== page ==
This is a substitute that’s often used in gluten-free baking. But, for the best results, it should usually be combined with another flour or additional binders.

6. Spelt Flour

Spelt flour is milled from a specific, ancient species of wheat, which means this option is not gluten-free. But, when it comes to taste alone, this might be the closest thing to buckwheat that you’ll find.

Spelt flour is closely related to plain flour, but it’s almost always milled with the outer layer of the grain intact. This is where a lot of the flavor comes from as well as its high nutritional content.

The gluten content makes this option work well in cakes and breads, but it’s obviously off-limits for those with gluten allergies.

7. Kamut Flour

kamut flour

Kamut flour is also milled from an ancient grain and is another relative of wheat. You may also see it called Khorasan or Oriental wheat.

Kamut flour has a low gluten content, but it is not gluten-free. The flavor and cooking characteristics of Kamut are very similar to Spelt flour, but you may have a slightly harder time finding this option.

8. Barley Flour

barley flour

Barley flour is made from milled barley, another grass family grain that is not gluten-free. Barley has a stronger flavor than many of its wheat relatives, but it’s still not quite the same as buckwheat.  

The flavor is very nutty but not as sweet as buckwheat. When used in large quantities you’ll definitely be able to taste the barley in many recipes. For that reason, you may consider mixing this with another, slightly sweeter flour.

Tips For Working With Buckwheat Flour Substitutes

There are several good buckwheat flour substitutes that are easy to find and some that you can even make yourself. The best buckwheat flour alternatives include oat, brown rice, sorghum, and quinoa flour, among others.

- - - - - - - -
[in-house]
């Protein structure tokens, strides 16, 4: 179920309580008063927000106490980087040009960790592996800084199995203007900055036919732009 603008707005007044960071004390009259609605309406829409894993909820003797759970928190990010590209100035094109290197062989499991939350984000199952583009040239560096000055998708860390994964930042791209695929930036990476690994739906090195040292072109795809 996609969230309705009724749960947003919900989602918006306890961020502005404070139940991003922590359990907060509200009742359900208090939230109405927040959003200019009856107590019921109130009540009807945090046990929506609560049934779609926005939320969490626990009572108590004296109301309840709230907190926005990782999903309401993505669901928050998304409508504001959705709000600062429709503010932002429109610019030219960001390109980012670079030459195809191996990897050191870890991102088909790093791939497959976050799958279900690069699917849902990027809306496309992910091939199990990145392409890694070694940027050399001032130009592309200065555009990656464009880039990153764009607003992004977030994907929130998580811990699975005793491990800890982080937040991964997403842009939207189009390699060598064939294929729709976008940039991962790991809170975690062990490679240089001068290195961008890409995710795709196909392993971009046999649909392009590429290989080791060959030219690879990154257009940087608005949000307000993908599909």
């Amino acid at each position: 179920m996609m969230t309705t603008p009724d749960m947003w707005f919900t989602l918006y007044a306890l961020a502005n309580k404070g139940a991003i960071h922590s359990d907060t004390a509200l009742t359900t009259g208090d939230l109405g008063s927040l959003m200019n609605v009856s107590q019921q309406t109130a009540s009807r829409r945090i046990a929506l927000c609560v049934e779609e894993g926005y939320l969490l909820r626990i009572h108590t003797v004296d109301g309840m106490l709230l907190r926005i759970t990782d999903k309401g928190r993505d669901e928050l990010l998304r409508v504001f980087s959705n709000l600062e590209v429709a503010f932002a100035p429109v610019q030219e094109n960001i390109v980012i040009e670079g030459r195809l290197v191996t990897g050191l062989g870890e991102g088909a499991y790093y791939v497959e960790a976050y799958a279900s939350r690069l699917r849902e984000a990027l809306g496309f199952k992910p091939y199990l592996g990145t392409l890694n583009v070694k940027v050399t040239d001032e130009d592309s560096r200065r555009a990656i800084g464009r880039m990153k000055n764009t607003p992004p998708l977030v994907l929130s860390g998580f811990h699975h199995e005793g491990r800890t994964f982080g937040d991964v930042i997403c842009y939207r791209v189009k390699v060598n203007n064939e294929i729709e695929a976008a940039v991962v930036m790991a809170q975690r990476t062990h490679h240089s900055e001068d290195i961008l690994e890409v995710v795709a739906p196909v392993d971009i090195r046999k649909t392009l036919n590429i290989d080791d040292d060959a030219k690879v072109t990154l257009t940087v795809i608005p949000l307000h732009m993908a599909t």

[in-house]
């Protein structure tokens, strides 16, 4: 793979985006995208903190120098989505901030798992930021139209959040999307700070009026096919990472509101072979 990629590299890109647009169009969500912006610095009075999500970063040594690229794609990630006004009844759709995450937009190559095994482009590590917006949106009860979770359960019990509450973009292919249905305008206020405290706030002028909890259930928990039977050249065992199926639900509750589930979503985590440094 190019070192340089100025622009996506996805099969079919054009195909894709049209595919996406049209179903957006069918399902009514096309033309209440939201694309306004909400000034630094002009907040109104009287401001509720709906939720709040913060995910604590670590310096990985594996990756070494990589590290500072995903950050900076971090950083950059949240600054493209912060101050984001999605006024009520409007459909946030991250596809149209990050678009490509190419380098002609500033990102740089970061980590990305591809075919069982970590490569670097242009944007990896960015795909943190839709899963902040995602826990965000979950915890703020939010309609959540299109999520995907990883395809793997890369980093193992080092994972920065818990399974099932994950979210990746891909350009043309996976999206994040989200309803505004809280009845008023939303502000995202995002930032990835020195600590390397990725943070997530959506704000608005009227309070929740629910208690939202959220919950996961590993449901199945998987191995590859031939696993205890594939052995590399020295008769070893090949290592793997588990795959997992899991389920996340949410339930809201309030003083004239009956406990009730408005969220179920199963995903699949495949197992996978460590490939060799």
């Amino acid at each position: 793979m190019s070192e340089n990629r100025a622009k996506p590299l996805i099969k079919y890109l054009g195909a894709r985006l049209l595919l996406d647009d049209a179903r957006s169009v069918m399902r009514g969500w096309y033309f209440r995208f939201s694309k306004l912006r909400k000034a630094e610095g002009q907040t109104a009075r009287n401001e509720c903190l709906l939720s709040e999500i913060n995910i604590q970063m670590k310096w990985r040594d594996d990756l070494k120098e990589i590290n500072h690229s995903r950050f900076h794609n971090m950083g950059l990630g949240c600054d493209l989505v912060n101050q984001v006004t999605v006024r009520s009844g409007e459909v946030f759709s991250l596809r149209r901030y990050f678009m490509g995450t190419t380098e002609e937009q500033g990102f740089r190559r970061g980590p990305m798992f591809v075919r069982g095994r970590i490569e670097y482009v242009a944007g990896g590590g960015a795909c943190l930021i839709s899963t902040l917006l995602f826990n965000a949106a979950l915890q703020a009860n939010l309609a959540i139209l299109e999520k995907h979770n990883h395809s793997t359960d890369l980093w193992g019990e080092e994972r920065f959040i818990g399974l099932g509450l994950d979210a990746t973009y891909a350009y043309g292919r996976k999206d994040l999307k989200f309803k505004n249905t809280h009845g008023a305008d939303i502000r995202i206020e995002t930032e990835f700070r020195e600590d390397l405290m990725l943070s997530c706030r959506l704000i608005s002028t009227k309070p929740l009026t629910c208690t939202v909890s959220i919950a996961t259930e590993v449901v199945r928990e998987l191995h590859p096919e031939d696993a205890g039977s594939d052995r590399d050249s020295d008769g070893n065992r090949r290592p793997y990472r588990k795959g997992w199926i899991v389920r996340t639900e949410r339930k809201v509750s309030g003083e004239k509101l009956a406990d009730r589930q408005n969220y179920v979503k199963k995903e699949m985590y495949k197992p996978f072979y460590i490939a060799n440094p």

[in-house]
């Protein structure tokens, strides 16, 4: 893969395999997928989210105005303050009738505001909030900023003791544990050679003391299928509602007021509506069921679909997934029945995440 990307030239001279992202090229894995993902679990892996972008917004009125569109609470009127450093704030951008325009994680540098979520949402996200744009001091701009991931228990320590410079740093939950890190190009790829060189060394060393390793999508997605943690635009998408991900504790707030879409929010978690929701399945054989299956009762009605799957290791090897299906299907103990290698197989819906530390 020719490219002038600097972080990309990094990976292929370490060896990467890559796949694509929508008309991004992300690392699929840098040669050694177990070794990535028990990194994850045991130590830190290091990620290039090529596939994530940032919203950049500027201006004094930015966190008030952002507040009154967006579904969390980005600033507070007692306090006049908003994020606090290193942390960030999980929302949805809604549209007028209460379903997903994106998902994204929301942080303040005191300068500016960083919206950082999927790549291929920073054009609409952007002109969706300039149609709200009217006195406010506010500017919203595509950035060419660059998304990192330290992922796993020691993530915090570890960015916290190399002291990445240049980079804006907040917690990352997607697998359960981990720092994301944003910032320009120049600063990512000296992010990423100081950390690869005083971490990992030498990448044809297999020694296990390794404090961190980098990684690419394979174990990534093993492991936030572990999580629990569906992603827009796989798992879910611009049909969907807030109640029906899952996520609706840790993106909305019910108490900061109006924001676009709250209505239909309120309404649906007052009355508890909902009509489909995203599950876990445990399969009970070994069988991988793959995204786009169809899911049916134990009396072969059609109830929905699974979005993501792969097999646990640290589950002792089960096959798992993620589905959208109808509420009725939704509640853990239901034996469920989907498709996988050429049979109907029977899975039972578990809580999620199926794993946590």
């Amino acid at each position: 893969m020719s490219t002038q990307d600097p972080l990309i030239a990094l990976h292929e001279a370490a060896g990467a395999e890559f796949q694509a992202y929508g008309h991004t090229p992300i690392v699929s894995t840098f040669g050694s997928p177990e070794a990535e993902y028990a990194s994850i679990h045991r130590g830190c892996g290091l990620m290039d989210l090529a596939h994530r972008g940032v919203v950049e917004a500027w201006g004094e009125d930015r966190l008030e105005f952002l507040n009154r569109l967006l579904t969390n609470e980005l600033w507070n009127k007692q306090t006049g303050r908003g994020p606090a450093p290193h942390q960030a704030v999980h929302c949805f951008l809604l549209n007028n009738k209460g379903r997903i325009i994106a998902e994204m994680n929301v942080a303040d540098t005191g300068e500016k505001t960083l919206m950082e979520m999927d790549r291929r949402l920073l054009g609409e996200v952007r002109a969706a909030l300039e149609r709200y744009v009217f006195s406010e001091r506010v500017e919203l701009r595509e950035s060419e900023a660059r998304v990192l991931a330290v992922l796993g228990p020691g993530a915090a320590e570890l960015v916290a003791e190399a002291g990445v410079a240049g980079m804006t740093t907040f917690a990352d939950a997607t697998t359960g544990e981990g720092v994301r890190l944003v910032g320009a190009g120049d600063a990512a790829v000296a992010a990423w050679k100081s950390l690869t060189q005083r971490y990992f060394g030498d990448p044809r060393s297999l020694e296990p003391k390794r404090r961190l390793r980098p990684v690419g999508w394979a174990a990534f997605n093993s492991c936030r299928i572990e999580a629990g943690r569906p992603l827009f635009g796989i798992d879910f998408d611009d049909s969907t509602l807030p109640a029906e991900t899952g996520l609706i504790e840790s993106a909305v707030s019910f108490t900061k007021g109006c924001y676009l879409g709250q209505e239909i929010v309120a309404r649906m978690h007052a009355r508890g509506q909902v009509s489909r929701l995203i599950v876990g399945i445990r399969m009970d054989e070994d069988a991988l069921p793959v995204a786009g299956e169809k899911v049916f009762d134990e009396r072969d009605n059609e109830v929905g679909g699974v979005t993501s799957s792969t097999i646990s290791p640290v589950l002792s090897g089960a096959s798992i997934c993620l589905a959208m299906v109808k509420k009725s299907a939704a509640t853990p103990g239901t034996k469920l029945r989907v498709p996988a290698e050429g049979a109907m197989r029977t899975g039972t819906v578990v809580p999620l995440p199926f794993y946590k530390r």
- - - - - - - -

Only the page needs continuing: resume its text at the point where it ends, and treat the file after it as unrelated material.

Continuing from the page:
While many alternatives will give you a similar texture in baking, the fairly strong flavor of buckwheat will be the hardest thing to replicate. So, while you won’t really have to worry about any of the substitutes taking over on the flavor front, you may find yourself missing that distinct buckwheat flavor.

For more ingredient substitutes and culinary principles take advantage of our wealth of knowledge in the Kitchen Ambition Cooking School.

Frequently Asked Questions

Can I Substitute Whole Wheat Flour For Buckwheat Flour?

Yes, although whole wheat flour is not gluten-free, it is an excellent buckwheat flour substitute.

What Is The Difference Between Buckwheat Flour And Regular Flour?

Buckwheat flour is milled from a grain-like seed but is not actually related to wheat or regular flour at all. Buckwheat has a stronger flavor than regular flour and is widely used in gluten-free baking and noodle making.

Can I Replace Flour With Buckwheat Flour?

Buckwheat flour can be used as a flour substitute. But, because it does not contain gluten some recipes will require additional binders for the best results.

About the author

William is a classically trained chef, who spent years cooking in top NYC restaurants before bringing his talents home to Colorado. Now a stay-at-home dad, William has brought his passion for professional cooking home, where he continues to cook and bake for his wife and daughter.